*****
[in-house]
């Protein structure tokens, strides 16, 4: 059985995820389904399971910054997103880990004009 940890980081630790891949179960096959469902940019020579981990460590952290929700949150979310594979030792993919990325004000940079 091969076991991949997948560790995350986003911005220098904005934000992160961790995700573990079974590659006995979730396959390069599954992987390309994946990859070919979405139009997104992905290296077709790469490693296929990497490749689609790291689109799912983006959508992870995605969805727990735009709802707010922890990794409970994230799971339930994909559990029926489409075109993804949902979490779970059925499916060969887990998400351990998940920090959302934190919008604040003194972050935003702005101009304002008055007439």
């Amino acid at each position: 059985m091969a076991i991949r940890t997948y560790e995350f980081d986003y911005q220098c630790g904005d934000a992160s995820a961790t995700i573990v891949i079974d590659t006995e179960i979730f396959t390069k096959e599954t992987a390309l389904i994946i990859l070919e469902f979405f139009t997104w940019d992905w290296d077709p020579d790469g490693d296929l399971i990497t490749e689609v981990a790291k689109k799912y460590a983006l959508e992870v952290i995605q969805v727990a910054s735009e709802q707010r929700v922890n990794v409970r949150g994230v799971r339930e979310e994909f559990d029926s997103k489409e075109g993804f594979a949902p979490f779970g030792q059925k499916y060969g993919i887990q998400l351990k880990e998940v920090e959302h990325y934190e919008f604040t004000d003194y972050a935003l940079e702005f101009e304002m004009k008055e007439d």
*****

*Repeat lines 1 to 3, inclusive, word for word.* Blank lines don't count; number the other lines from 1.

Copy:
[in-house]
């Protein structure tokens, strides 16, 4: 059985995820389904399971910054997103880990004009 940890980081630790891949179960096959469902940019020579981990460590952290929700949150979310594979030792993919990325004000940079 091969076991991949997948560790995350986003911005220098904005934000992160961790995700573990079974590659006995979730396959390069599954992987390309994946990859070919979405139009997104992905290296077709790469490693296929990497490749689609790291689109799912983006959508992870995605969805727990735009709802707010922890990794409970994230799971339930994909559990029926489409075109993804949902979490779970059925499916060969887990998400351990998940920090959302934190919008604040003194972050935003702005101009304002008055007439």
């Amino acid at each position: 059985m091969a076991i991949r940890t997948y560790e995350f980081d986003y911005q220098c630790g904005d934000a992160s995820a961790t995700i573990v891949i079974d590659t006995e179960i979730f396959t390069k096959e599954t992987a390309l389904i994946i990859l070919e469902f979405f139009t997104w940019d992905w290296d077709p020579d790469g490693d296929l399971i990497t490749e689609v981990a790291k689109k799912y460590a983006l959508e992870v952290i995605q969805v727990a910054s735009e709802q707010r929700v922890n990794v409970r949150g994230v799971r339930e979310e994909f559990d029926s997103k489409e075109g993804f594979a949902p979490f779970g030792q059925k499916y060969g993919i887990q998400l351990k880990e998940v920090e959302h990325y934190e919008f604040t004000d003194y972050a935003l940079e702005f101009e304002m004009k008055e007439d």